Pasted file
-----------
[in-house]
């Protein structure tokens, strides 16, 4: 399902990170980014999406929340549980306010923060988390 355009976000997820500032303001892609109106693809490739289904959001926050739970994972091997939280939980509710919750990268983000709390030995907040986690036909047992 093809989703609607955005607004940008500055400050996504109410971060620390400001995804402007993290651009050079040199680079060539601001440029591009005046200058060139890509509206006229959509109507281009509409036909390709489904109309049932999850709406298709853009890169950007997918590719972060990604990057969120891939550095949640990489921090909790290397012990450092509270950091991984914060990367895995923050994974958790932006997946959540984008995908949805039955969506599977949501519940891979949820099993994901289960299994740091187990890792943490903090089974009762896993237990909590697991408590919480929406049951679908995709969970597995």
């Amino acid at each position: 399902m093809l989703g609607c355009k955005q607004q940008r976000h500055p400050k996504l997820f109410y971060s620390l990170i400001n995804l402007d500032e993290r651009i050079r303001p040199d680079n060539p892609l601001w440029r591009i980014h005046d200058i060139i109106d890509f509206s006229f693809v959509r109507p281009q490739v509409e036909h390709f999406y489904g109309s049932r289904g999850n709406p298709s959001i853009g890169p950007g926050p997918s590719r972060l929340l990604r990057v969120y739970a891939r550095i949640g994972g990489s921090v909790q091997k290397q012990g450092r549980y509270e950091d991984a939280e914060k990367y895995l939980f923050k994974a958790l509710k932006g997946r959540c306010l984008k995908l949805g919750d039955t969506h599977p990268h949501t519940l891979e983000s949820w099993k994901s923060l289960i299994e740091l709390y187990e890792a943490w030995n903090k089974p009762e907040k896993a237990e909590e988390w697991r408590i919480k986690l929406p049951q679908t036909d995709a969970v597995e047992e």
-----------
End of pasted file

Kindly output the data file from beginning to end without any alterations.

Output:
[in-house]
């Protein structure tokens, strides 16, 4: 399902990170980014999406929340549980306010923060988390 355009976000997820500032303001892609109106693809490739289904959001926050739970994972091997939280939980509710919750990268983000709390030995907040986690036909047992 093809989703609607955005607004940008500055400050996504109410971060620390400001995804402007993290651009050079040199680079060539601001440029591009005046200058060139890509509206006229959509109507281009509409036909390709489904109309049932999850709406298709853009890169950007997918590719972060990604990057969120891939550095949640990489921090909790290397012990450092509270950091991984914060990367895995923050994974958790932006997946959540984008995908949805039955969506599977949501519940891979949820099993994901289960299994740091187990890792943490903090089974009762896993237990909590697991408590919480929406049951679908995709969970597995």
């Amino acid at each position: 399902m093809l989703g609607c355009k955005q607004q940008r976000h500055p400050k996504l997820f109410y971060s620390l990170i400001n995804l402007d500032e993290r651009i050079r303001p040199d680079n060539p892609l601001w440029r591009i980014h005046d200058i060139i109106d890509f509206s006229f693809v959509r109507p281009q490739v509409e036909h390709f999406y489904g109309s049932r289904g999850n709406p298709s959001i853009g890169p950007g926050p997918s590719r972060l929340l990604r990057v969120y739970a891939r550095i949640g994972g990489s921090v909790q091997k290397q012990g450092r549980y509270e950091d991984a939280e914060k990367y895995l939980f923050k994974a958790l509710k932006g997946r959540c306010l984008k995908l949805g919750d039955t969506h599977p990268h949501t519940l891979e983000s949820w099993k994901s923060l289960i299994e740091l709390y187990e890792a943490w030995n903090k089974p009762e907040k896993a237990e909590e988390w697991r408590i919480k986690l929406p049951q679908t036909d995709a969970v597995e047992e």